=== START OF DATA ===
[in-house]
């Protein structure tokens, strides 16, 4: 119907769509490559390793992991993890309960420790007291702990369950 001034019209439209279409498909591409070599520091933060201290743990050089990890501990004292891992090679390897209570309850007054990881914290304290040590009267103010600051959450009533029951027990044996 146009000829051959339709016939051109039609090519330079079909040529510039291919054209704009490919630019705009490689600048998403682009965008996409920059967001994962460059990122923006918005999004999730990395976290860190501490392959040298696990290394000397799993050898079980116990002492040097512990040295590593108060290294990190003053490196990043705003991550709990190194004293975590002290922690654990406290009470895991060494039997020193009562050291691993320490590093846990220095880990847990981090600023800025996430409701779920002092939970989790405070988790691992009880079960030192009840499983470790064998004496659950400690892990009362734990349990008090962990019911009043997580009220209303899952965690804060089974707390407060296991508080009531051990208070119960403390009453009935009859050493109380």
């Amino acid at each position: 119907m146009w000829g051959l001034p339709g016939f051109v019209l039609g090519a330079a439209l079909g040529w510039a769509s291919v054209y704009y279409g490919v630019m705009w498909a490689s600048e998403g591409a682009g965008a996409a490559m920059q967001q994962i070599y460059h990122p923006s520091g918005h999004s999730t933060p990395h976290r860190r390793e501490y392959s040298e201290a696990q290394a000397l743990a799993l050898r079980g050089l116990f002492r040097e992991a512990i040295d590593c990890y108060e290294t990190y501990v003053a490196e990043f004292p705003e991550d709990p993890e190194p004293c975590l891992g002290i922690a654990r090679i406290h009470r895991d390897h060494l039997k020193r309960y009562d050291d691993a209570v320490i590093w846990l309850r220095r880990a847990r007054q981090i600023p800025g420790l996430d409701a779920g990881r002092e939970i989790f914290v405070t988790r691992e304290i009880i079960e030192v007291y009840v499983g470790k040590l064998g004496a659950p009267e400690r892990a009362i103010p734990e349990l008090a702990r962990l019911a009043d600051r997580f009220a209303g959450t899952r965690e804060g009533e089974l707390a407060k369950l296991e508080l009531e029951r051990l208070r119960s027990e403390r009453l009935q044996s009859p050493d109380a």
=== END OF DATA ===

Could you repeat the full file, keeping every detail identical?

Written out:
[in-house]
């Protein structure tokens, strides 16, 4: 119907769509490559390793992991993890309960420790007291702990369950 001034019209439209279409498909591409070599520091933060201290743990050089990890501990004292891992090679390897209570309850007054990881914290304290040590009267103010600051959450009533029951027990044996 146009000829051959339709016939051109039609090519330079079909040529510039291919054209704009490919630019705009490689600048998403682009965008996409920059967001994962460059990122923006918005999004999730990395976290860190501490392959040298696990290394000397799993050898079980116990002492040097512990040295590593108060290294990190003053490196990043705003991550709990190194004293975590002290922690654990406290009470895991060494039997020193009562050291691993320490590093846990220095880990847990981090600023800025996430409701779920002092939970989790405070988790691992009880079960030192009840499983470790064998004496659950400690892990009362734990349990008090962990019911009043997580009220209303899952965690804060089974707390407060296991508080009531051990208070119960403390009453009935009859050493109380």
């Amino acid at each position: 119907m146009w000829g051959l001034p339709g016939f051109v019209l039609g090519a330079a439209l079909g040529w510039a769509s291919v054209y704009y279409g490919v630019m705009w498909a490689s600048e998403g591409a682009g965008a996409a490559m920059q967001q994962i070599y460059h990122p923006s520091g918005h999004s999730t933060p990395h976290r860190r390793e501490y392959s040298e201290a696990q290394a000397l743990a799993l050898r079980g050089l116990f002492r040097e992991a512990i040295d590593c990890y108060e290294t990190y501990v003053a490196e990043f004292p705003e991550d709990p993890e190194p004293c975590l891992g002290i922690a654990r090679i406290h009470r895991d390897h060494l039997k020193r309960y009562d050291d691993a209570v320490i590093w846990l309850r220095r880990a847990r007054q981090i600023p800025g420790l996430d409701a779920g990881r002092e939970i989790f914290v405070t988790r691992e304290i009880i079960e030192v007291y009840v499983g470790k040590l064998g004496a659950p009267e400690r892990a009362i103010p734990e349990l008090a702990r962990l019911a009043d600051r997580f009220a209303g959450t899952r965690e804060g009533e089974l707390a407060k369950l296991e508080l009531e029951r051990l208070r119960s027990e403390r009453l009935q044996s009859p050493d109380a």